Perennating structures are diverse in sect. Epilobium and are important diagnostic characters for many species. As noted elsewhere, soboles from ± woody caudices may be the most generalized type of structure, from which have evolved several other major types (R. C. Keating et al. 1982), defined as follows.

Stolons, either hypogeous or epigeous, are found in many species of sect. Epilobium. Stolons may be filiform, with small decussate leaves or scales and a fleshy or leafy bud at the tip, or thicker and ropelike with larger leaves, or tough and wiry with scales. Species that produce stolons often grow in damp habitats, including boggy areas, wet scree slopes, and damp swales. New stems arise from the tip of the stolons, in clumps with ascending bases, or some distance from the parental stem.

Rosettes, clusters of leaves scarcely distinguishable from cauline leaves, are common in sect. Epilobium, notably including the very widespread E. ciliatum. In general, plants producing rosettes grow in less harsh habitats.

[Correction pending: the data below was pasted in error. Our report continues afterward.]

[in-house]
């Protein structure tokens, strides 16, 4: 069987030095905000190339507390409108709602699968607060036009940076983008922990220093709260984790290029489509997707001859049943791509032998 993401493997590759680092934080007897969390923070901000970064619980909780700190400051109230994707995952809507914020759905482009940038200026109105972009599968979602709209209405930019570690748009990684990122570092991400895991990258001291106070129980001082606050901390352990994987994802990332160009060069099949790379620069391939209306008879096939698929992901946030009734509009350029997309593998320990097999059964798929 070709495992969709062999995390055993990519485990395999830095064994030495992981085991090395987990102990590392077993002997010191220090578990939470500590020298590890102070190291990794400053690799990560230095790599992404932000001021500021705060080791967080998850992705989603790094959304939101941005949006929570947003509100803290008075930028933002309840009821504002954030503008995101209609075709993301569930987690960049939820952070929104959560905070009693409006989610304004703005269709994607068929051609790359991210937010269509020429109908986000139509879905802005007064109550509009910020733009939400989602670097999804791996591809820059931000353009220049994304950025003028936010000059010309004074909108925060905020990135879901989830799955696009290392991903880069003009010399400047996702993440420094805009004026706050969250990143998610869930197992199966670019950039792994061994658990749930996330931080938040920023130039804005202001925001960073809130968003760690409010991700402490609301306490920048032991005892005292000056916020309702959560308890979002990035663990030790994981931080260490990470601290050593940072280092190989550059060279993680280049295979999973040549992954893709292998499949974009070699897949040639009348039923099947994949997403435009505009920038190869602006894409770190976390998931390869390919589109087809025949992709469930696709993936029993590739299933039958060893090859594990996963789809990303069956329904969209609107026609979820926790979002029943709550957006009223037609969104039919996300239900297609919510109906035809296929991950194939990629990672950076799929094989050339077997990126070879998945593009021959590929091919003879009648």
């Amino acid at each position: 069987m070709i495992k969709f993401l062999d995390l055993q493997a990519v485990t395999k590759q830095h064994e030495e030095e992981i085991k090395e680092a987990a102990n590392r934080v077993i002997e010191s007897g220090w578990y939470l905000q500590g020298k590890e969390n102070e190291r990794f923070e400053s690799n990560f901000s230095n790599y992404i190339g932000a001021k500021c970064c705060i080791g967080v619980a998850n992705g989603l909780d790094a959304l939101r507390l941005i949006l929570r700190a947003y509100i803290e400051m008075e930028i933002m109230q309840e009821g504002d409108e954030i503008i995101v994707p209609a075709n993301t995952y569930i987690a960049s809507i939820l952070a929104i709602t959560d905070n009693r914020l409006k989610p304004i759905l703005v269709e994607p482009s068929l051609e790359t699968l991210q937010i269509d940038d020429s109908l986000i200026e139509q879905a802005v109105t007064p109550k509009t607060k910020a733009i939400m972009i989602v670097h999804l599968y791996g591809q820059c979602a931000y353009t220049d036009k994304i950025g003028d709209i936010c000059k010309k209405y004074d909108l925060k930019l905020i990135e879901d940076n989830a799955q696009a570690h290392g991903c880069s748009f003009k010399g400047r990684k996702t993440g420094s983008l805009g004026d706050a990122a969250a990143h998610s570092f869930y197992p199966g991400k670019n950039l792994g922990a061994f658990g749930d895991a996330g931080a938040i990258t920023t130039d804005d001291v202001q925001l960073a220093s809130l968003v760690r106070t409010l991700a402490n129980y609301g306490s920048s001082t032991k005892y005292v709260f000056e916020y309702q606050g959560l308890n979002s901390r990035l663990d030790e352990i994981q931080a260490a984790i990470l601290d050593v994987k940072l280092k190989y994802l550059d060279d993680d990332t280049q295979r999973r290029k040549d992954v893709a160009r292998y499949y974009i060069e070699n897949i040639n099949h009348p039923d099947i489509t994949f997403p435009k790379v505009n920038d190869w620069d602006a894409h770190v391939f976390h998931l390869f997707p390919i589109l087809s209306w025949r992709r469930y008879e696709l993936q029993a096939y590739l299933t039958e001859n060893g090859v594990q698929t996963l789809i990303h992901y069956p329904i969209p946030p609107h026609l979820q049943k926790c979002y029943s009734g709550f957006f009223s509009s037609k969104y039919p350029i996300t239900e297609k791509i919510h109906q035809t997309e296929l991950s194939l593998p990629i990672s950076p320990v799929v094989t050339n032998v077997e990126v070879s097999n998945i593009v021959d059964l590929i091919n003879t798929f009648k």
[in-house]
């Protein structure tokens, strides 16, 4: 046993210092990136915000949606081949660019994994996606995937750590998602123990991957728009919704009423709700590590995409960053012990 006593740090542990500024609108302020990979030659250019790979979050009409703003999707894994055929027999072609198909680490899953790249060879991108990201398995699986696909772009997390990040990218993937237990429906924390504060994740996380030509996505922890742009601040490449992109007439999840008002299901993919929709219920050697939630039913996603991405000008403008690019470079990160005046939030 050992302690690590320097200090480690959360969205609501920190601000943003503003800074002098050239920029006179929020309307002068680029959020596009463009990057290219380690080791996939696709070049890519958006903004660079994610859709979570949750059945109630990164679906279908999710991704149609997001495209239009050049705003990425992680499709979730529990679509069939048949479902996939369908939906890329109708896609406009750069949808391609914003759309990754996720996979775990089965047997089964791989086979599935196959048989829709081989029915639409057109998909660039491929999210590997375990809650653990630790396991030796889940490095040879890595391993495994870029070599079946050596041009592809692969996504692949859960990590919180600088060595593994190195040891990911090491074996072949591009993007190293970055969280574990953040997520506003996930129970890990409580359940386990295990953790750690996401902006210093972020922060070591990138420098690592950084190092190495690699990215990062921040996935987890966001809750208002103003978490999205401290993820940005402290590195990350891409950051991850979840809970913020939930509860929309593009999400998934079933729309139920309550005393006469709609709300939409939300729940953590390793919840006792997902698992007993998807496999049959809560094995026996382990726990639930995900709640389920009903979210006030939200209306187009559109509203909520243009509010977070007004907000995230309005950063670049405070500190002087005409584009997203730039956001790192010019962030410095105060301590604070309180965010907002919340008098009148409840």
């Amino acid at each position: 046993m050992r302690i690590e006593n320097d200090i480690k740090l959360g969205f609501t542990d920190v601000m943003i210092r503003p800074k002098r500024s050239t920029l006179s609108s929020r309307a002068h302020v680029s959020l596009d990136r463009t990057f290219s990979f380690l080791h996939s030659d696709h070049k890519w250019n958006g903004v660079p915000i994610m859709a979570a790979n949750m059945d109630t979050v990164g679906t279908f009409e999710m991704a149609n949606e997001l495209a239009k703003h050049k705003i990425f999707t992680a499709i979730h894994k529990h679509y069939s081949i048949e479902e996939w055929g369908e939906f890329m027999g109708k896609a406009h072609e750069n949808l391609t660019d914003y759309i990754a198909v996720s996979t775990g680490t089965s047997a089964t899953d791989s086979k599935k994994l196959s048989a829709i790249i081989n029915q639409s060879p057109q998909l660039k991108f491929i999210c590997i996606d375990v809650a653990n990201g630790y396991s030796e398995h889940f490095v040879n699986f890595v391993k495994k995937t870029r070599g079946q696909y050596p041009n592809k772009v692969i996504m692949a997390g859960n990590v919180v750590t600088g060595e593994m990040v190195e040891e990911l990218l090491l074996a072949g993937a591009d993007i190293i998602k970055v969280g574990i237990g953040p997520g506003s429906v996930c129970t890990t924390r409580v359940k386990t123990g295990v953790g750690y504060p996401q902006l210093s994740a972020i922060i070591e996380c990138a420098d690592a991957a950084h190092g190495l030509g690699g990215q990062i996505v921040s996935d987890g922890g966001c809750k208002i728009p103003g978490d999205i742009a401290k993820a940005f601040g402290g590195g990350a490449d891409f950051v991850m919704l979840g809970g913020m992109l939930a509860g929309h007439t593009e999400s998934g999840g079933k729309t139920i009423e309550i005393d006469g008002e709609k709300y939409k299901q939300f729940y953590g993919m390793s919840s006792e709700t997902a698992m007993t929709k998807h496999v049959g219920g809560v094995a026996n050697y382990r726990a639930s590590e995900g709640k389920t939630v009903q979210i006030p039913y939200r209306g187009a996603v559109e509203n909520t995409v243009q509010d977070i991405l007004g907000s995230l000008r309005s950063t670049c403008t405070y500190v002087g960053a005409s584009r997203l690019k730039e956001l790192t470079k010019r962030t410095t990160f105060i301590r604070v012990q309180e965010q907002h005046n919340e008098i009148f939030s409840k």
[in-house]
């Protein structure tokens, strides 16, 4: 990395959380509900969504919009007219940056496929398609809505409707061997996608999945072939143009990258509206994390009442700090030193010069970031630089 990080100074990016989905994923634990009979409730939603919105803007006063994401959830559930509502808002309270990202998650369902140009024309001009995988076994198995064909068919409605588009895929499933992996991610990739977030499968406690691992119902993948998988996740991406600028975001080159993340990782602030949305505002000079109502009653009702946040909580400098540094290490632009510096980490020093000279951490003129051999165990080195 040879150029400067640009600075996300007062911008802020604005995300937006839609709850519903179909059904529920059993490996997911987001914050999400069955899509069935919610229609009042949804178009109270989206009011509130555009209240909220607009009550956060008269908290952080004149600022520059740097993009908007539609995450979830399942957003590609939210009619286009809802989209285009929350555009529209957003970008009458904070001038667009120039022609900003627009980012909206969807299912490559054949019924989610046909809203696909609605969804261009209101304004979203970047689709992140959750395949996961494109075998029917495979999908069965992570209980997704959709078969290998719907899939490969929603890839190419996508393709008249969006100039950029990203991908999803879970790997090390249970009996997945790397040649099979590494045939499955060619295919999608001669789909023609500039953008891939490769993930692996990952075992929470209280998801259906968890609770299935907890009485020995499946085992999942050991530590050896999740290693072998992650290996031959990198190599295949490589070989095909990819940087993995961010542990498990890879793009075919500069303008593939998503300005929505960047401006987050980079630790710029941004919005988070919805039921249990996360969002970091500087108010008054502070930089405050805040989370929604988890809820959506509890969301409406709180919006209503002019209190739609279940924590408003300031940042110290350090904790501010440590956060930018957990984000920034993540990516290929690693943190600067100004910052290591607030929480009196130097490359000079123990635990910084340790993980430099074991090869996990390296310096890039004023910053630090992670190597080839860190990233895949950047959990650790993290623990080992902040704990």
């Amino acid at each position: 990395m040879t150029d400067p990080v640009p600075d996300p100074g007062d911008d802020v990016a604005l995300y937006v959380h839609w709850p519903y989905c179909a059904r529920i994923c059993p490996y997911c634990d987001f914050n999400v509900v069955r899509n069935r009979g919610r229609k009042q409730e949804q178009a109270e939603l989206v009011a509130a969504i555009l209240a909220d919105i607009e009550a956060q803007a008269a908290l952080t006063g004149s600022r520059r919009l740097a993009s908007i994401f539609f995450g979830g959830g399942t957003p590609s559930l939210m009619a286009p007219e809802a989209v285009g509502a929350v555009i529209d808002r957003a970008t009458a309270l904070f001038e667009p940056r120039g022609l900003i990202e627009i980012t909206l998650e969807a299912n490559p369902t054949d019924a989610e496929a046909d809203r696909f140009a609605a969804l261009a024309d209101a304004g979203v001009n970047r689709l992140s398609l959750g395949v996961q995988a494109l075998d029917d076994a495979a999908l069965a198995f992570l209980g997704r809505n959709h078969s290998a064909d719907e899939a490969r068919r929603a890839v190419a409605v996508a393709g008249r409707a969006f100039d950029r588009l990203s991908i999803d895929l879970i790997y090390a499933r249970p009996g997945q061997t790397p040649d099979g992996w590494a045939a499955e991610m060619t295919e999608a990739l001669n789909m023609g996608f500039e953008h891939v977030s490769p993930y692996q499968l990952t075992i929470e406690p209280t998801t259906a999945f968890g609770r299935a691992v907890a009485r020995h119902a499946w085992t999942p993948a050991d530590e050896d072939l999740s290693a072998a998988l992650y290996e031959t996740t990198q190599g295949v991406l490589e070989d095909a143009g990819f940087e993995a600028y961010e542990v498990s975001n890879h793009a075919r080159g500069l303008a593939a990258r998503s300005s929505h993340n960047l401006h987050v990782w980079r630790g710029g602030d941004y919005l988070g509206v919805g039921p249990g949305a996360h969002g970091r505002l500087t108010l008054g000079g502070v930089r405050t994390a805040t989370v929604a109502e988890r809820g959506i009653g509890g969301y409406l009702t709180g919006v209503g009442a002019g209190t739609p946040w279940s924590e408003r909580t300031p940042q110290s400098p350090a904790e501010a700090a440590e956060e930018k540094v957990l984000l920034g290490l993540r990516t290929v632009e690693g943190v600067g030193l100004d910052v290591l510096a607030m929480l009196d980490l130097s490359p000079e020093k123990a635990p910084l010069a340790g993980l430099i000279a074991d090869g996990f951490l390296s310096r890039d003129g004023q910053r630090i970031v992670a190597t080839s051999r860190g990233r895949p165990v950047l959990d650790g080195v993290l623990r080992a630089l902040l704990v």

The other common type of perennating structure in sect. Epilobium is the sessile turion, which generally forms underground (to 5 cm), with tightly decussate, fleshy scales, a distinct round or strobiloid form, and little or no internode elongation. Turions may also form at the tips of stolons (as in E. palustre and relatives). A rare variant of these overwintering buds are bulblets (gemmae) that form in distal leaf axils. Stems arising from turions or rosettes are not or only loosely clumped, and generally strict, not ascending as found in most soboliferous or stoloniferous plants.

Species of sect. Epilobium have solid endexine in the distal pollen walls, unlike the rest of the genus, which have large endexine channels in the distal walls. The pollen viscin threads of species in this section are tightly compound (J. Praglowski et al. 1994), unlike those of other sections. These characters suggest that sect. Epilobium is sister to the remaining sections, as supported by recent molecular studies (D. A. Baum et al. 1994; R. A. Levin et al. 2004).